Course Title: Human Factors in Aviation

Part A: Course Overview

Course Title: Human Factors in Aviation

Credit Points: 12.00


Course Code

Campus

Career

School

Learning Mode

Teaching Period(s)

AERO2468

City Campus

Undergraduate

130T Vocational Engineering

Face-to-Face

Sem 2 2013,
Sem 1 2014,
Sem 2 2014,
Sem 1 2015,
Sem 1 2016,
Sem 2 2016

AERO2468

City Campus

Undergraduate

174T School of VE Engineering, Health & Science

Face-to-Face

Sem 1 2017

Course Coordinator: Michael Heffey

Course Coordinator Phone: +61 3 9394 9999

Course Coordinator Email: michael.heffey@rmit.edu.au

Course Coordinator Location: Point Cook Campus


Pre-requisite Courses and Assumed Knowledge and Capabilities

None


Course Description

Human Factors is a contributing factor in almost all aircraft accidents, and is reported to be the major causal factor in three out of every four. It is therefore crucial for students to gain an understanding of what Human Factors are, and how aviation operations can be managed effectively, with due recognition of the impact of Human Factors, so as to create a safe operating environment.

This course is designed to introduce students to the principles and application of Human Factors. Human Factors is a discipline in aviation safety management that is fast being recognised as one of the most important risk areas that can contribute positively and negatively to an organisation’s success in the industry. In this course students will learn about human characteristics and how they contribute to errors in task performance. Approaches to improving safety through management of human factors will also be covered.


Objectives/Learning Outcomes/Capability Development

Program Learning Outcomes (PLOs)

This course contributes to the following program learning outcomes in the Bachelor of Applied Science (Aviation):

Needs, context and systems
• Identify, interpret and analyse stakeholder needs, establish priorities and the goals, constraints and uncertainties of the system (social, cultural, legislative, environmental, business etc.), using systems thinking, while recognising ethical implications of professional practice.
Problem-solving and design:
• Demonstrating information skills and research methods.
Coordination and communication:
• Communicate and coordinate proficiently by listening, speaking, reading and writing English for professional practice, working as an effective member or leader of diverse teams.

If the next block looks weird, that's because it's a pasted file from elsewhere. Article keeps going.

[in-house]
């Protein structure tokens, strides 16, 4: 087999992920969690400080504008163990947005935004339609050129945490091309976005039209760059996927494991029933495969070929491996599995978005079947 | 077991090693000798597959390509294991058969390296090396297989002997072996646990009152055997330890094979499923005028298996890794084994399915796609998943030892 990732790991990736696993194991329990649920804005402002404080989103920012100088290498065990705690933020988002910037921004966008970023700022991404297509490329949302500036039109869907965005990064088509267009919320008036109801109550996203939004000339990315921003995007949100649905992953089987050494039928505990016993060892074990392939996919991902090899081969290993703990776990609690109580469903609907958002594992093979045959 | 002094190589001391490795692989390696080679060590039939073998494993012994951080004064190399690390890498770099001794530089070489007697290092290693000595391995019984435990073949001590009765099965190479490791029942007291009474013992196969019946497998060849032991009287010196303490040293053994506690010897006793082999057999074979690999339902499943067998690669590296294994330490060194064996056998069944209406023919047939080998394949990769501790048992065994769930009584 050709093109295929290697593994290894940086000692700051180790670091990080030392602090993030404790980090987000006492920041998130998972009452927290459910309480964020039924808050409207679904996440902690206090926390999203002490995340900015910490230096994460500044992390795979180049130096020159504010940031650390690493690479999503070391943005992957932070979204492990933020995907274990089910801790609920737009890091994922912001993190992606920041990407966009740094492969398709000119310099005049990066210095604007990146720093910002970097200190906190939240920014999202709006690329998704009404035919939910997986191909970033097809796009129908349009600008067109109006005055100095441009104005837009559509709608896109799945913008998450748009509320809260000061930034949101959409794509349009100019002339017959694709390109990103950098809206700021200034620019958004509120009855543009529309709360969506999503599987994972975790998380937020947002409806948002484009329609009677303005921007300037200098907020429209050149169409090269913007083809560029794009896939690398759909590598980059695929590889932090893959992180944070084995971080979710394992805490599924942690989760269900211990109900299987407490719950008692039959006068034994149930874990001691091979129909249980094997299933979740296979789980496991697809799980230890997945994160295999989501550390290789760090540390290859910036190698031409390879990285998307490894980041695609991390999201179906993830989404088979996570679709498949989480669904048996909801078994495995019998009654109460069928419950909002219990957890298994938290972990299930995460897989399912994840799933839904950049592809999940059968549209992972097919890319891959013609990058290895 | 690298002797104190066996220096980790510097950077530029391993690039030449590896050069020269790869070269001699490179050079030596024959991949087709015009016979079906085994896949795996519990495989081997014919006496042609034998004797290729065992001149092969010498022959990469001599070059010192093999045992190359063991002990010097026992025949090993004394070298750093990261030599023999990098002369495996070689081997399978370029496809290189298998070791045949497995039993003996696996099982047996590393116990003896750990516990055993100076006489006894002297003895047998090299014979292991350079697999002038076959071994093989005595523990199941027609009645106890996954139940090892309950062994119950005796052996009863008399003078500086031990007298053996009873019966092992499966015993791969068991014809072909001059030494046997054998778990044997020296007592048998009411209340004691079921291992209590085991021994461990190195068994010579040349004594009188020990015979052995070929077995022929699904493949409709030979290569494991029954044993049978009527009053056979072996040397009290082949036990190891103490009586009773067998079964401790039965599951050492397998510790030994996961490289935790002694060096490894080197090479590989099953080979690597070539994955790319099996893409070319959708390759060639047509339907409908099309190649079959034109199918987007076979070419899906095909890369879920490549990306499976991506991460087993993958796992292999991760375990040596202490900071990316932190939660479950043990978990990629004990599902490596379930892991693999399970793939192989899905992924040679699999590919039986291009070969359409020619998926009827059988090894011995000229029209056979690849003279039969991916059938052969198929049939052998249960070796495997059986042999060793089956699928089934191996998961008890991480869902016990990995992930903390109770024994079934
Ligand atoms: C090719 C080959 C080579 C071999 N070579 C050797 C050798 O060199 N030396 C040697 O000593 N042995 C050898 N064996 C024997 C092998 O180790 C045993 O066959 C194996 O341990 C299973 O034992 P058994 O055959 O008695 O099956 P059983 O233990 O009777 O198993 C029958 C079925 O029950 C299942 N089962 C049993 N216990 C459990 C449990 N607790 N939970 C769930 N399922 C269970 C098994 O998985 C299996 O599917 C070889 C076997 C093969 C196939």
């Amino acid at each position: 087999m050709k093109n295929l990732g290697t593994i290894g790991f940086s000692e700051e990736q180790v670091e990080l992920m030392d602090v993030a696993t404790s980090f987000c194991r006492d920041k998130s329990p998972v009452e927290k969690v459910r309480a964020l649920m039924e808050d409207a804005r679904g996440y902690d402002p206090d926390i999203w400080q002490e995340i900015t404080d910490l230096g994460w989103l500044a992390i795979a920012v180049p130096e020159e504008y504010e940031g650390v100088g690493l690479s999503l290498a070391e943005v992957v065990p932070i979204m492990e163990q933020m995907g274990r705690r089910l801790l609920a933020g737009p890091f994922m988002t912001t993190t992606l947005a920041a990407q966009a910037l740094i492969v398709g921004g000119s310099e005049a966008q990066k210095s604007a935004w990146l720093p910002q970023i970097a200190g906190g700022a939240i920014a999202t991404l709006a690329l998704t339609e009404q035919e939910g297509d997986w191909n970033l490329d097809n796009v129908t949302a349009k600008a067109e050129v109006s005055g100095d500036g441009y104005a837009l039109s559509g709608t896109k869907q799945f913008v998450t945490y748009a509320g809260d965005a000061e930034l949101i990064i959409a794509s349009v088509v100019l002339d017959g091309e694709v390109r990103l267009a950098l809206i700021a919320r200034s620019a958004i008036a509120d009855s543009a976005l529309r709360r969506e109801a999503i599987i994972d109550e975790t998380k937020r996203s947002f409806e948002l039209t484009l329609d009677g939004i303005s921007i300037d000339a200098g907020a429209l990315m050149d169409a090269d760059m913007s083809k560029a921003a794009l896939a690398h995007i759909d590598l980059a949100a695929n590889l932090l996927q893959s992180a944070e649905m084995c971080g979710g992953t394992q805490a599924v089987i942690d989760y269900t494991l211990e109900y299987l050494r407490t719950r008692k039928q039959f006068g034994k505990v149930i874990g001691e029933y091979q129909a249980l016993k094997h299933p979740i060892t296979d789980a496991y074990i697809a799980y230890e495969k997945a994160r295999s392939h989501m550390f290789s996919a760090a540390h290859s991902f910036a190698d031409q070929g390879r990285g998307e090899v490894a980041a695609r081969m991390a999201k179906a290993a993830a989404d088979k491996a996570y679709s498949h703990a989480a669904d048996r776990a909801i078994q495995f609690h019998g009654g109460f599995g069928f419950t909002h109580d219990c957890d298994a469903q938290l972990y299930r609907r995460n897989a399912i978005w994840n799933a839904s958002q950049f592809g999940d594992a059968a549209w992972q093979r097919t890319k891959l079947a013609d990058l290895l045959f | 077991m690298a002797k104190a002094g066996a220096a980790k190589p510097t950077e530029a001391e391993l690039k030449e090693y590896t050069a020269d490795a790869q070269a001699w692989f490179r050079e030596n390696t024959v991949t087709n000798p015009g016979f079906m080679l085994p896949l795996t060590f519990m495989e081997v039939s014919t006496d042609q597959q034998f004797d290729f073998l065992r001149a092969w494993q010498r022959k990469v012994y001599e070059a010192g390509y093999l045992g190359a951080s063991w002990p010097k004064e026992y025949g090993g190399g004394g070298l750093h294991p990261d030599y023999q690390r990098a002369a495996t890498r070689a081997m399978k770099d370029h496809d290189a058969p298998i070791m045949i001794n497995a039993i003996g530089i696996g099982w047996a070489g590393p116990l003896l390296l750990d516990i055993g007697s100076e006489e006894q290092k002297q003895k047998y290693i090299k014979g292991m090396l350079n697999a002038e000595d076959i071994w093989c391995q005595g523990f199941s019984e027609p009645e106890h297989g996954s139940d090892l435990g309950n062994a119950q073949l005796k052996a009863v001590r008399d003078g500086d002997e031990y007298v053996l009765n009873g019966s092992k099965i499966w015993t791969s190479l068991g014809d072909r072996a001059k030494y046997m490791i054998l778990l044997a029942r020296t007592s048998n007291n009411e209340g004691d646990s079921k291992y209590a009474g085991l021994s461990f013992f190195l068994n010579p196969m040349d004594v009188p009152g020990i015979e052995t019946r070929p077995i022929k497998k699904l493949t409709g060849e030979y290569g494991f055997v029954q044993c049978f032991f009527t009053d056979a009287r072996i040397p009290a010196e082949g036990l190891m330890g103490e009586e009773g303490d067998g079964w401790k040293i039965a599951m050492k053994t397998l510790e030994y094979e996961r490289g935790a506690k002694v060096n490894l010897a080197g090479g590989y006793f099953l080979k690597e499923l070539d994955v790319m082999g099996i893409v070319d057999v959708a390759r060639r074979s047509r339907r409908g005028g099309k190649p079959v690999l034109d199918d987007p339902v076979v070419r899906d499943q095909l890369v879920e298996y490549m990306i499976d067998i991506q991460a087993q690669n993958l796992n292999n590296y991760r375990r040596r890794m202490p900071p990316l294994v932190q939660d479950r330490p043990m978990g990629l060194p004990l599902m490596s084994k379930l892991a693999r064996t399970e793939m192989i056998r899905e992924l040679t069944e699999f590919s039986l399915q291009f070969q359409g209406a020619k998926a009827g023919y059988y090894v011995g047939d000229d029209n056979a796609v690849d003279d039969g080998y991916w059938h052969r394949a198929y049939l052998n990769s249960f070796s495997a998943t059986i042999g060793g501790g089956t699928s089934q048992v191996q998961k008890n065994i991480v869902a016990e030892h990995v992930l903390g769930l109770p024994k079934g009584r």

This course contributes to the following program learning outcomes in the Associate Degree in Aviation (Professional Pilots): 

  1. Demonstrate the application of skills and knowledge to adapt fundamental principles, concepts and techniques to known and unknown situations
  2. Problem identification, formulation and solution to unpredictable and sometimes complex problems
  3. Show initiative and judgement in planning, problem solving and decision making in aviation practice; with communication and analytical skills to interpret and transmit responses to sometimes complex problems
  4. Communication skills to make clear and coherent presentation of knowledge and ideas with some intellectual independence
  5. Understanding of and commitment to professional and ethical responsibilities
  6. Taking responsibility and accountability for own learning and work in collaboration with others within broad parameters.


Course Learning Outcomes (CLOs)

On completion of this course you should be able to:

1. Relate limitations of human performance to various environmental and interpersonal conditions.
2.  Recognise typical limitations of performance related to the human-machine interface.
3.  Apply knowledge of human task performance limitations in the aviation environment with a view to improving safety.
4.  Apply at a professional level skills in written communication, group interaction, research and library use. 


Overview of Learning Activities

Learning in this course will occur through lectures, tutorials and assignments and in on-line learning resources for this course.Learning and planning guide will beprovided for self-directed study.


Overview of Learning Resources

Course-related resources will be provided on “myRMITStudies”. These will include course notes, and other learning materials generated by the course lecturer(s), references, and approved links to useful material on external web-sites.


Overview of Assessment

☒ This course has no hurdle requirements.

Assessment tasks

Early Assessment: Weekly tutorial end of class
Weighting towards final grade 20% (10 times 2%)
this task assesses the following learning outcomes:
CLO 1, 2 & 3.

Assessment Task 1: Individual Assignment.
Weighting towards final grade 15%
this task assesses the following learning outcomes:
CLOs 1 & 2.

Assessment Task 2: Group Assignment,
Weighting towards final grade 25%
this task assesses the following learning outcomes:
CLO 3 & 4.

Assessment 3: Class Test: In-class test covering all topics covered during the semester.
Weighting towards final grade 10%
this task assesses the following learning outcomes:
CLO 1, 2 & 3.

Assessment 4: Final Exam: Covering all topics covered during the semester.
Weighting towards final grade 30%
this task assesses all learning outcomes:
CLO 1, 3 & 4.

Feedback: Tutorial feedback given in following class and blackboard grade, Assignment feedback given via Turnitin within seven (7) days, Class test feedback given following class face to face.